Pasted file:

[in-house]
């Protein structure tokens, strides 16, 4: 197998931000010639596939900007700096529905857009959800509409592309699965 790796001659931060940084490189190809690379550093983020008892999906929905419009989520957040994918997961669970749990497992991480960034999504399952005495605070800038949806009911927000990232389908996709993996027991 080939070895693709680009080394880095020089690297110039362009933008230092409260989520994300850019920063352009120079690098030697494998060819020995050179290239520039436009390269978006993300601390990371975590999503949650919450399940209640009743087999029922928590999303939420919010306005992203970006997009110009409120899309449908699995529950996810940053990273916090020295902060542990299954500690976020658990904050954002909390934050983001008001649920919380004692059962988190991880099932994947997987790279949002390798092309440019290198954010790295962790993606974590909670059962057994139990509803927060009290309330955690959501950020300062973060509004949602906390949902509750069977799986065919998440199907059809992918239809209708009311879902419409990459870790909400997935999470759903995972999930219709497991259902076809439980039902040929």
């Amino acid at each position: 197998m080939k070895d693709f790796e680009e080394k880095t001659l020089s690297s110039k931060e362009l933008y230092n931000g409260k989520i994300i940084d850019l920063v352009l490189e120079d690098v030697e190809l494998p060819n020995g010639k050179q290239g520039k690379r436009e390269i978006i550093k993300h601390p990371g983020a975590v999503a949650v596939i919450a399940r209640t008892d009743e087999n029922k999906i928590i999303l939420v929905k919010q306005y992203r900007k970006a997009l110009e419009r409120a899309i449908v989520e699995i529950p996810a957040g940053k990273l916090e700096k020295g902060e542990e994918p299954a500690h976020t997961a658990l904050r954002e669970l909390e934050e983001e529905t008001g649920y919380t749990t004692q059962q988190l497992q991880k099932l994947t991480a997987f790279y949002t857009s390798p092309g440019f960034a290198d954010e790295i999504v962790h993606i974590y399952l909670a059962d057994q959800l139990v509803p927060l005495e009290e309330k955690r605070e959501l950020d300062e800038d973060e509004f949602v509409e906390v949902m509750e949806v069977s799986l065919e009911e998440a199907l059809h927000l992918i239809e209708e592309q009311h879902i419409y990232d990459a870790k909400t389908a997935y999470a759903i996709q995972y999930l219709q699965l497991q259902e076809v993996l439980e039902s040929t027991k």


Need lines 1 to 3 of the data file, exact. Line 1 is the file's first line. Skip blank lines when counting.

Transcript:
[in-house]
């Protein structure tokens, strides 16, 4: 197998931000010639596939900007700096529905857009959800509409592309699965 790796001659931060940084490189190809690379550093983020008892999906929905419009989520957040994918997961669970749990497992991480960034999504399952005495605070800038949806009911927000990232389908996709993996027991 080939070895693709680009080394880095020089690297110039362009933008230092409260989520994300850019920063352009120079690098030697494998060819020995050179290239520039436009390269978006993300601390990371975590999503949650919450399940209640009743087999029922928590999303939420919010306005992203970006997009110009409120899309449908699995529950996810940053990273916090020295902060542990299954500690976020658990904050954002909390934050983001008001649920919380004692059962988190991880099932994947997987790279949002390798092309440019290198954010790295962790993606974590909670059962057994139990509803927060009290309330955690959501950020300062973060509004949602906390949902509750069977799986065919998440199907059809992918239809209708009311879902419409990459870790909400997935999470759903995972999930219709497991259902076809439980039902040929």
């Amino acid at each position: 197998m080939k070895d693709f790796e680009e080394k880095t001659l020089s690297s110039k931060e362009l933008y230092n931000g409260k989520i994300i940084d850019l920063v352009l490189e120079d690098v030697e190809l494998p060819n020995g010639k050179q290239g520039k690379r436009e390269i978006i550093k993300h601390p990371g983020a975590v999503a949650v596939i919450a399940r209640t008892d009743e087999n029922k999906i928590i999303l939420v929905k919010q306005y992203r900007k970006a997009l110009e419009r409120a899309i449908v989520e699995i529950p996810a957040g940053k990273l916090e700096k020295g902060e542990e994918p299954a500690h976020t997961a658990l904050r954002e669970l909390e934050e983001e529905t008001g649920y919380t749990t004692q059962q988190l497992q991880k099932l994947t991480a997987f790279y949002t857009s390798p092309g440019f960034a290198d954010e790295i999504v962790h993606i974590y399952l909670a059962d057994q959800l139990v509803p927060l005495e009290e309330k955690r605070e959501l950020d300062e800038d973060e509004f949602v509409e906390v949902m509750e949806v069977s799986l065919e009911e998440a199907l059809h927000l992918i239809e209708e592309q009311h879902i419409y990232d990459a870790k909400t389908a997935y999470a759903i996709q995972y999930l219709q699965l497991q259902e076809v993996l439980e039902s040929t027991k």